special feature miss alabama contestan isabella powell with brother in Sensory room 3 622x350

For David: Miss Alabama 2019 Contestant Advocates for Sensory Rooms

Special Feature

      
Miss Camelia 2019, Isabella Powell, will compete in the Miss Alabama pageant June 5-8, 2019 at Samford University. She is pursuing a Bachelor of Music degree in Vocal Performance at the University of Alabama.special feature miss alabama contestant Powell evening gown IMG 4216
Miss Camelia 2019, Isabella Powell, will compete in the Miss Alabama pageant June 5-8, 2019 at Samford University. She is pursuing a Bachelor of Music degree in Vocal Performance at the University of Alabama.

Calera’s Isabella Powell will take the stage at Samford University this month to compete in Miss Alabama 2019. Each contestant has a Social Impact Initiative and for Powell this community service platform stems from her mission to help her little brother, David and all children with learning disabilities. When Powell was 12, her family gained custody of David when he was seven months old. The transition marked David’s seventh caretaker since the Department of Human Resources rescued the infant from a non-running van in Ensley, Ala. Powell reflects that there was a period of adjustment for David and that he connected with her before anyone else. A whole year passed before David was comfortable enough to see the Powell family as his own forever family.

Powell explains they were a happy family of four, until the summer of 2016. “It was like someone flipped a switch, and David was a completely different child.” David began to lose interest in school, lost his ability to be around loud noises and transition from classes and could no longer read. Powell says that she saw him emotionally regress. During this tumultuous time, David was hospitalized twice after he said he no longer wanted to live. Looking for answers, her family had David tested for learning disabilities and he was officially diagnosed with Reactive Attachment Disorder Syndrome.

IsabellaPowell and her brother David, age 10, enjoying the Calera Intermediate sensory room. Powell says, “Seeing my brother rise from first making D’s and F’s to now making A’s in school seems like a dream come true.”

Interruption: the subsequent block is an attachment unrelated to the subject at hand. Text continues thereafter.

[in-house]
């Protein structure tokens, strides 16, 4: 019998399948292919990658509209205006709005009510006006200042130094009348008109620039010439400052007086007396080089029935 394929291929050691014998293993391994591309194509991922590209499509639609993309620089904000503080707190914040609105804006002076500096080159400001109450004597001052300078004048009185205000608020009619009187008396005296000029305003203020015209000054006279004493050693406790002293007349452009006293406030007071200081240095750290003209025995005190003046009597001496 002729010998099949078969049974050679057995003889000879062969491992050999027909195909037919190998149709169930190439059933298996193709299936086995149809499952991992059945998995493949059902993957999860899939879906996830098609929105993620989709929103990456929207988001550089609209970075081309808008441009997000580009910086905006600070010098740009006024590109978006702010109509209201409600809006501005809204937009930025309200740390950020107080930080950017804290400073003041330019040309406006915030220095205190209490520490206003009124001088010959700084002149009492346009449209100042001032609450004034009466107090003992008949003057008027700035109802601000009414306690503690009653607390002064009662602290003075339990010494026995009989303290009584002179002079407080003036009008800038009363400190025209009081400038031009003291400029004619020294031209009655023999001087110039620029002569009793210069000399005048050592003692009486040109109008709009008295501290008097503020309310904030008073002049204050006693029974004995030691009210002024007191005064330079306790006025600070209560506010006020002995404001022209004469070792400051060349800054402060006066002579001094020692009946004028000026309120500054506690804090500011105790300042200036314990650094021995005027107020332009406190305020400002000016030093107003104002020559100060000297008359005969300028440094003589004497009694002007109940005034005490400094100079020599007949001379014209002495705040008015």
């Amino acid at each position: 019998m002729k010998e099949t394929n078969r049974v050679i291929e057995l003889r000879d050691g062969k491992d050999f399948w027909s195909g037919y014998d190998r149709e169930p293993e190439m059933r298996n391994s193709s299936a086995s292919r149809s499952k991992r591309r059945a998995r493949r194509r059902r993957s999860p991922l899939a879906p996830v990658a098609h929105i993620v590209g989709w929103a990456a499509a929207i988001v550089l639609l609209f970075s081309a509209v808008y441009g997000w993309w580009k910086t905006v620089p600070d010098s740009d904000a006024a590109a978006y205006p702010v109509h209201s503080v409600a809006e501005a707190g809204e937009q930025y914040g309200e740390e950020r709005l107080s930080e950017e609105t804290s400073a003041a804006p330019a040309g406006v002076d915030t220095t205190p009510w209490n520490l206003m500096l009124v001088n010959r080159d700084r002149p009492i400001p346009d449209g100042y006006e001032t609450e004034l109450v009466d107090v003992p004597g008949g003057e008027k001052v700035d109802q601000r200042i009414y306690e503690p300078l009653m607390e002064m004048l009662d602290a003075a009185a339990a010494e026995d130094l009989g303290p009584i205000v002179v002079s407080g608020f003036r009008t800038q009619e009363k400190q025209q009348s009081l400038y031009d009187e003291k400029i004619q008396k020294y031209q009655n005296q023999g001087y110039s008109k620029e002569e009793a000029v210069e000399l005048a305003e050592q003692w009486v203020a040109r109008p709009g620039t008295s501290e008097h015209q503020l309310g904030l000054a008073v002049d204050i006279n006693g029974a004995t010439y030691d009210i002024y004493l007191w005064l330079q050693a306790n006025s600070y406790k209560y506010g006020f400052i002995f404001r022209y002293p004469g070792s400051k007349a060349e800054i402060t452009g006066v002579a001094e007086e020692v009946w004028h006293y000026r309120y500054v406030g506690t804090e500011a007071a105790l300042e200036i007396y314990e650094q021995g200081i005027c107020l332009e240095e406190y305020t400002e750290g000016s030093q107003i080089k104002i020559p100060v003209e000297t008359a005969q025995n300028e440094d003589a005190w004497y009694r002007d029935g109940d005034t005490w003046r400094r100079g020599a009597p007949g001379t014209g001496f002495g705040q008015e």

IsabellaPowell and her brother David, age 10, enjoying the Calera Intermediate sensory room. Powell says, “Seeing my brother rise from first making D’s and F’s to now making A’s in school seems like a dream come true.”

After David’s diagnosis, a therapist explained he needed sensory stimulation breaks. Without the breaks, David would not be able to stay in the public-school system. David’s school, Calera Intermediate, had no sensory room at the time. “I made it my mission to raise money for the first sensory room to be installed in David’s school,” says Powell who founded and continues to coordinate “Gimme-a-Break ~  Providing Sensory Rooms for Children with Special Needs,” which is her platform through the Miss America Organization.

After fundraising and hours of hard work alongside volunteers, the first sensory room was opened at Calera Intermediate on March 15, 2018! Powell has since opened sensory rooms at other area schools including Pinecrest Elementary, Shelby Elementary and Elvin Hill Elementary and has raised more than $20,000 for sensory rooms. She shares that she is determined to make sure each school in Alabama has one.

-Melissa Armstrong 

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